2. You play the blame game

Things go wrong. It happens.

However, how you react to failure can determine the extent and turnaround time of your recovery.

Employers who blame their associates are bad managers. As a leader, you are responsible for monitoring your subordinates. This means, not only checking their work, but also ensuring they’re adequately equipped for the task at hand.

Management is not a hierarchical chain of power. It’s a chain of support. This system allows more senior associates to mentor more junior ones. Senior associates, in turn, are mentored by law firm partners.

By maintaining positive relationships with your employees, and keeping in constant communication with them, you should limit the number of work product errors. And, when ones occur, it’s better for the firm if you make a plan for recovery than a plan for blame.

Employees can also be quick to play the blame game. Employees look to the protective shroud of management to relinquish all responsibility for their actions.

Instead of making excuses, make a list of what you learned from each mistake. This will show your boss that you’re a team player, motivated to improve, and not afraid to take responsibility for your actions.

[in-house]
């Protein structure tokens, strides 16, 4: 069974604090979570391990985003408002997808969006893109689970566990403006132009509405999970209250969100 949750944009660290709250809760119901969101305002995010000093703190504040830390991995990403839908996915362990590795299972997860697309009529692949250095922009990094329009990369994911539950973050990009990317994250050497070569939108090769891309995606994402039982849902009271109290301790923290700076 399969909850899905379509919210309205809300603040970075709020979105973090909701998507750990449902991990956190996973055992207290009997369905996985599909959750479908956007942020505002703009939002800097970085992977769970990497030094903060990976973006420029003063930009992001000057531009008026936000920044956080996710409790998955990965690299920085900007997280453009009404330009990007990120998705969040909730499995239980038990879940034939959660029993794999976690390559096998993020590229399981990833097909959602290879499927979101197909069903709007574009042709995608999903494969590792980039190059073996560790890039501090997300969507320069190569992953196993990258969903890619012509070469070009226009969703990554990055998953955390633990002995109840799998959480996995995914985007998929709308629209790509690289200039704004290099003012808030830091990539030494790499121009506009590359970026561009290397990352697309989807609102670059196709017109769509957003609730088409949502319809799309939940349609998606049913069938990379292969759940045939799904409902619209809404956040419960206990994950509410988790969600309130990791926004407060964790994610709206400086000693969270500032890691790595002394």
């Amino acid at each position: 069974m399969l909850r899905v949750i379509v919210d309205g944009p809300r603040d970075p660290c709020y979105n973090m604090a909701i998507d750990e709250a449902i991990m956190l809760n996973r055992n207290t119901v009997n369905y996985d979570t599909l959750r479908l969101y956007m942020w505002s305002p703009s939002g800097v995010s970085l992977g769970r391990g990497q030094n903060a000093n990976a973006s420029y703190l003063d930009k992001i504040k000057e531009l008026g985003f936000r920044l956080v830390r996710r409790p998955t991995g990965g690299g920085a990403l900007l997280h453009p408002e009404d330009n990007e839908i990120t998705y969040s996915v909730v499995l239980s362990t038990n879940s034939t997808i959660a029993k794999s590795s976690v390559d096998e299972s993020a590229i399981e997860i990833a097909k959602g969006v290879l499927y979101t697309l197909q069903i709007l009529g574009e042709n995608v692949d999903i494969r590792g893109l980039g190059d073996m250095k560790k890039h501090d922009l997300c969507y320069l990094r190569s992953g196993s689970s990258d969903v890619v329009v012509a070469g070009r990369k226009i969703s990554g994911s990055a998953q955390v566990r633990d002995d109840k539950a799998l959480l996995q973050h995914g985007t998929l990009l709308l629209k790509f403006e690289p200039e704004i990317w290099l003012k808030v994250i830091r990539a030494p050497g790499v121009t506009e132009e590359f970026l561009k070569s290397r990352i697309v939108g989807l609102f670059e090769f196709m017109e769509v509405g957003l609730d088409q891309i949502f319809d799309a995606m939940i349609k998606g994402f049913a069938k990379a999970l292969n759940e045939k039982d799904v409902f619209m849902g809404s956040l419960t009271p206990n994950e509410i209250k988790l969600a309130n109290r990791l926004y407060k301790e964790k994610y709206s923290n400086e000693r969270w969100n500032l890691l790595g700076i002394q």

As such, when your actions lead to success in the future, your boss will be more willing to let you shine—individually—and reward you for it.

3. You don’t ask questions

For law firm managers, it’s important to listen to te advice and feedback of your younger, newer associates. For associates, it’s important to listen carefully to instructions from your superiors.

However, it’s equally, if not more, important to ask questions.

Questions are a verbal cue that lets others know you were paying attention. When your boss assigns you a task, you should be asking “when is it due, how long should it be, and who do I work with?” Additionally, when employees come forward with complaints or suggestions, bosses should be asking, “When did this occur, what do you want to happen next, and how can I help?”

People who don’t ask questions are perceived as inattentive, uninterested, or complacent—traits that are unwelcome in the fast-paced, emotionally charged offices of law firms.

Furthermore, questions demonstrate an interest in the other party. As a boss, ask every employee about their job satisfaction level, career goals, or family. Combat favoritism by showing a universal interest in your subordinates.

Concerned that an employee in your practice lacks the computer skills to complete an assignment? Ask him, “do you need additional assistance on this work product?”

Think your boss is playing favorites? Instead of staying invisible, ask, “how can I get involved with the case matter you are working on?” When they welcome the extra hands, you may realize there’s no favoritism after all.

Quell this month’s complaints simply by asking the right questions.

And, for answers to everything else, read:

Still, here’s to hoping for a less snappish and more supportive March for both employees and their employers.